Demand-side response held back by "perfectly obvious" barriers which have been overlooked by civil servants

“Perfectly obvious” barriers to the rise of demand-side response are being overlooked by government officials because they have little idea of how it works in practice.

They need to leave their offices, make more site visits and speak to the “people in the blue overalls”, independent aggregator Flexitricity has told Utility Week.

“Until you’ve actually been on a customer site talking to the people in the blue overalls – living with the assets day-by-day – you don’t actually know what’s feasible and not feasible in demand-side response,” said Flexitricity co-founder and chief strategy officer Alastair Martin.

He continued: “If the Department for Business, Energy and Industrial Strategy (BEIS) could just get themselves a couple of train tickets and few pairs of wellington boots and some hard hats, then we would potentially be able to show them an awful lot of real life that might strongly influence their thinking and understanding of how demand response works.”

Martin claimed government officials lack a “realistic grasp” of how demand-side response functions in practice and are writing rules and regulations on something which they only understand in theory. “We’ve come up against a number of cases where legislation that accidentally excludes some perfectly obvious thing that would be worth doing.”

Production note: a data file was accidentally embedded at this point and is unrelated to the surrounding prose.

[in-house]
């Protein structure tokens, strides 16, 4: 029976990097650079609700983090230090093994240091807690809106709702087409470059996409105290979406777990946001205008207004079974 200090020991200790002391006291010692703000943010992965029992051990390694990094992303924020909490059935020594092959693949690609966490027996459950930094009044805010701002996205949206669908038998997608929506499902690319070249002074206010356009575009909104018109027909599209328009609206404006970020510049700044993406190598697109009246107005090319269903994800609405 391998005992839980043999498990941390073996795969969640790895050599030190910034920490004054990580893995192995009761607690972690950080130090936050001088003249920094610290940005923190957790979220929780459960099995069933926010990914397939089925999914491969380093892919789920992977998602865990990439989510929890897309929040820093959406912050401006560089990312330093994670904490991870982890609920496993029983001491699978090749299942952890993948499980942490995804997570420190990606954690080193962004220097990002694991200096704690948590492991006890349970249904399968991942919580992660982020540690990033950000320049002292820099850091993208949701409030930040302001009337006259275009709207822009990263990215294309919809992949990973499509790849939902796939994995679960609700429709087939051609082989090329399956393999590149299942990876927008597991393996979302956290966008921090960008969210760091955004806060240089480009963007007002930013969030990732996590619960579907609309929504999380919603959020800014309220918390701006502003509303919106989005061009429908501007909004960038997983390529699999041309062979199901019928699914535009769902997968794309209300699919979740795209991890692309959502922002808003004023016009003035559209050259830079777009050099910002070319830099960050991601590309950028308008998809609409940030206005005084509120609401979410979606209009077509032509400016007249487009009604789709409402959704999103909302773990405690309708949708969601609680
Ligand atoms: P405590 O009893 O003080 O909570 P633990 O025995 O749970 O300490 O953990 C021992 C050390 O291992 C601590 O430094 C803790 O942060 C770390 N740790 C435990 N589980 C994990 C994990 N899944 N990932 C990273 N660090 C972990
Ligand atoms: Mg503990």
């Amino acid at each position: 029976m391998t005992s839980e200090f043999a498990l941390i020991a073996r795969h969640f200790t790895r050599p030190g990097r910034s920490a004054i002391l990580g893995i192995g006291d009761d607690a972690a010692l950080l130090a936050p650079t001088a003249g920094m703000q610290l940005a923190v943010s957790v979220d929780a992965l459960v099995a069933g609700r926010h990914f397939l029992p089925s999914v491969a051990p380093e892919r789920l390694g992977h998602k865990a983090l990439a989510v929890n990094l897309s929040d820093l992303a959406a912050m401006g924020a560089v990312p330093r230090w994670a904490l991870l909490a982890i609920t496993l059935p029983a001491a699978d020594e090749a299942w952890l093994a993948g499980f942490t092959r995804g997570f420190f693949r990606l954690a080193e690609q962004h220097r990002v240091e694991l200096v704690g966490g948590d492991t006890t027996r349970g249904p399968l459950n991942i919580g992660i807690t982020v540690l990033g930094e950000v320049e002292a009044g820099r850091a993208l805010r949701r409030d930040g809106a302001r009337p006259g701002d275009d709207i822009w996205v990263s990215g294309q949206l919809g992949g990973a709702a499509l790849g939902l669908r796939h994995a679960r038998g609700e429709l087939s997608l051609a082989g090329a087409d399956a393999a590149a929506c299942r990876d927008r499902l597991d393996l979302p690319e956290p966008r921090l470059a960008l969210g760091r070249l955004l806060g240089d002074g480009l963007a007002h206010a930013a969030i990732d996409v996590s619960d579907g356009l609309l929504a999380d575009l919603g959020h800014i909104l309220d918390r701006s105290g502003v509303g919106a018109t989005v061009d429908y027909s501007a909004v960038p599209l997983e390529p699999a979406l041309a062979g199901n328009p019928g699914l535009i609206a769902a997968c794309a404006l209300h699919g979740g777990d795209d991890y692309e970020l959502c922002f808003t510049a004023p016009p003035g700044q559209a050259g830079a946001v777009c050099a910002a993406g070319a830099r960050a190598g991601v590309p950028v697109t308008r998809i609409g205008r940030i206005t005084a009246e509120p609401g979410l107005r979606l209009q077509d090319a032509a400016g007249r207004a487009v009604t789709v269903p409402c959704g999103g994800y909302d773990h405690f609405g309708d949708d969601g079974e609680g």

He said the BEIS does deal with the issues which aggregators raise, but only a few at a time. “You get progress but it’s very slow… It’s quite a painstaking process to convince them that what we’re talking about are real practical issues.”

Martin held up as an example the rules which prevent aggregators from swapping one provider for another in the portfolios which make up capacity market units. “That one is still unresolved after three years of trying.”

His concern over the issue is shared by EnerNOC senior director of regulatory affairs Paul Troughton, who said monitoring a portfolio and replacing customers from time to time to ensure it can deliver is “a fundamental part of what an aggregator does… At the moment, the capacity market rules make that impossible.”

Aggregators are unable to prevent providers from dropping out but are left “completely stuffed” when they do. If, during test dispatches, they cannot deliver the full volume of capacity they have agreed to provide, then they lose the entire contract and are forced to pay back all of the associated revenues.

Providers often reduce the volume demand-side response they can deliver because they have improved the energy efficiency of their operations, something which should be encouraged. And, he added, there is no reason to keep the current rules in place.

“From the point of view of keeping the lights, which is what the capacity market is there for, it doesn’t matter who’s providing the service as long as enough capacity is provided at the right time.”

Troughton said the failure to resolve the problem may relate to the changes which would be required to the contract between the government and the electricity settlement company Elexon.

Nevertheless, he argued that an outdated mindset among officials allowed the issue to arise in the first place. “There’s this whole problem that if the only thing you know is the traditional technologies, it is very easy to assume that everything that looks like that.”

He said the government does appear to be “trying” and described the call for evidence on a smart, flexible power system as “encouraging”. BEIS has yet to respond to a request for comment.